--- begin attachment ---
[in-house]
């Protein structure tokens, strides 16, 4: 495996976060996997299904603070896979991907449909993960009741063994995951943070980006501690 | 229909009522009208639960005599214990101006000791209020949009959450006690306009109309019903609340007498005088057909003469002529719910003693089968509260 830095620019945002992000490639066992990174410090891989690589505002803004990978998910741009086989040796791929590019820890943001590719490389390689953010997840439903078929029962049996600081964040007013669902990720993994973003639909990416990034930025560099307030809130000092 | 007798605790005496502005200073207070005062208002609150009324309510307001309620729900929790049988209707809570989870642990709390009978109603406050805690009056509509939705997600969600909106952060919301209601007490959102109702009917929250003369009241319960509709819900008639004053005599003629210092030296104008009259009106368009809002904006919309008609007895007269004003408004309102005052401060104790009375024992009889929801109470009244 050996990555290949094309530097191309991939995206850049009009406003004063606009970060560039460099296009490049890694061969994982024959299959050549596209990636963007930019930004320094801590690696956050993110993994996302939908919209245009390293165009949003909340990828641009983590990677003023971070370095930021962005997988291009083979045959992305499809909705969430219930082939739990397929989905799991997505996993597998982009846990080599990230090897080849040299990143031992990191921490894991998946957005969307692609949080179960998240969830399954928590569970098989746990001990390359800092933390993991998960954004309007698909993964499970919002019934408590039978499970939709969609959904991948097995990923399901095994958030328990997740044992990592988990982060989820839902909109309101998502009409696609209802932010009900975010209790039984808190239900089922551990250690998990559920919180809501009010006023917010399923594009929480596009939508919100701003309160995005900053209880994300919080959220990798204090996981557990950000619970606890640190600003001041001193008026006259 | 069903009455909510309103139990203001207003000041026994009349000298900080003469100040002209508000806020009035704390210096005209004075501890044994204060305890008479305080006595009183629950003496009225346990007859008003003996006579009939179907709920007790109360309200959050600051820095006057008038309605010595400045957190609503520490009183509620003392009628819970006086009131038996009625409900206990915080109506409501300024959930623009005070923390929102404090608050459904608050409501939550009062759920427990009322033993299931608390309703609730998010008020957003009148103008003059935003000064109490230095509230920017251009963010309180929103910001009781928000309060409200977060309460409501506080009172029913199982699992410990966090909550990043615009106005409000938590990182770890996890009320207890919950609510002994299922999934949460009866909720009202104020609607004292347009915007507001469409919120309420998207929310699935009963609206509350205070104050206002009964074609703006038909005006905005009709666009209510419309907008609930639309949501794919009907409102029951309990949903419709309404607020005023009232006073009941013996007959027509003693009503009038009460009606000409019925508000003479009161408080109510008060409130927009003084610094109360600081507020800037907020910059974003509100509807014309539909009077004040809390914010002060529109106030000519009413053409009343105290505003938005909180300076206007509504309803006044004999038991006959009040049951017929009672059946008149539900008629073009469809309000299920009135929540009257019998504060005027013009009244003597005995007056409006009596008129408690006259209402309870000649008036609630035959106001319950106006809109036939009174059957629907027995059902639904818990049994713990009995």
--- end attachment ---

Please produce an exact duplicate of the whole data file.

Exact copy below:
[in-house]
């Protein structure tokens, strides 16, 4: 495996976060996997299904603070896979991907449909993960009741063994995951943070980006501690 | 229909009522009208639960005599214990101006000791209020949009959450006690306009109309019903609340007498005088057909003469002529719910003693089968509260 830095620019945002992000490639066992990174410090891989690589505002803004990978998910741009086989040796791929590019820890943001590719490389390689953010997840439903078929029962049996600081964040007013669902990720993994973003639909990416990034930025560099307030809130000092 | 007798605790005496502005200073207070005062208002609150009324309510307001309620729900929790049988209707809570989870642990709390009978109603406050805690009056509509939705997600969600909106952060919301209601007490959102109702009917929250003369009241319960509709819900008639004053005599003629210092030296104008009259009106368009809002904006919309008609007895007269004003408004309102005052401060104790009375024992009889929801109470009244 050996990555290949094309530097191309991939995206850049009009406003004063606009970060560039460099296009490049890694061969994982024959299959050549596209990636963007930019930004320094801590690696956050993110993994996302939908919209245009390293165009949003909340990828641009983590990677003023971070370095930021962005997988291009083979045959992305499809909705969430219930082939739990397929989905799991997505996993597998982009846990080599990230090897080849040299990143031992990191921490894991998946957005969307692609949080179960998240969830399954928590569970098989746990001990390359800092933390993991998960954004309007698909993964499970919002019934408590039978499970939709969609959904991948097995990923399901095994958030328990997740044992990592988990982060989820839902909109309101998502009409696609209802932010009900975010209790039984808190239900089922551990250690998990559920919180809501009010006023917010399923594009929480596009939508919100701003309160995005900053209880994300919080959220990798204090996981557990950000619970606890640190600003001041001193008026006259 | 069903009455909510309103139990203001207003000041026994009349000298900080003469100040002209508000806020009035704390210096005209004075501890044994204060305890008479305080006595009183629950003496009225346990007859008003003996006579009939179907709920007790109360309200959050600051820095006057008038309605010595400045957190609503520490009183509620003392009628819970006086009131038996009625409900206990915080109506409501300024959930623009005070923390929102404090608050459904608050409501939550009062759920427990009322033993299931608390309703609730998010008020957003009148103008003059935003000064109490230095509230920017251009963010309180929103910001009781928000309060409200977060309460409501506080009172029913199982699992410990966090909550990043615009106005409000938590990182770890996890009320207890919950609510002994299922999934949460009866909720009202104020609607004292347009915007507001469409919120309420998207929310699935009963609206509350205070104050206002009964074609703006038909005006905005009709666009209510419309907008609930639309949501794919009907409102029951309990949903419709309404607020005023009232006073009941013996007959027509003693009503009038009460009606000409019925508000003479009161408080109510008060409130927009003084610094109360600081507020800037907020910059974003509100509807014309539909009077004040809390914010002060529109106030000519009413053409009343105290505003938005909180300076206007509504309803006044004999038991006959009040049951017929009672059946008149539900008629073009469809309000299920009135929540009257019998504060005027013009009244003597005995007056409006009596008129408690006259209402309870000649008036609630035959106001319950106006809109036939009174059957629907027995059902639904818990049994713990009995």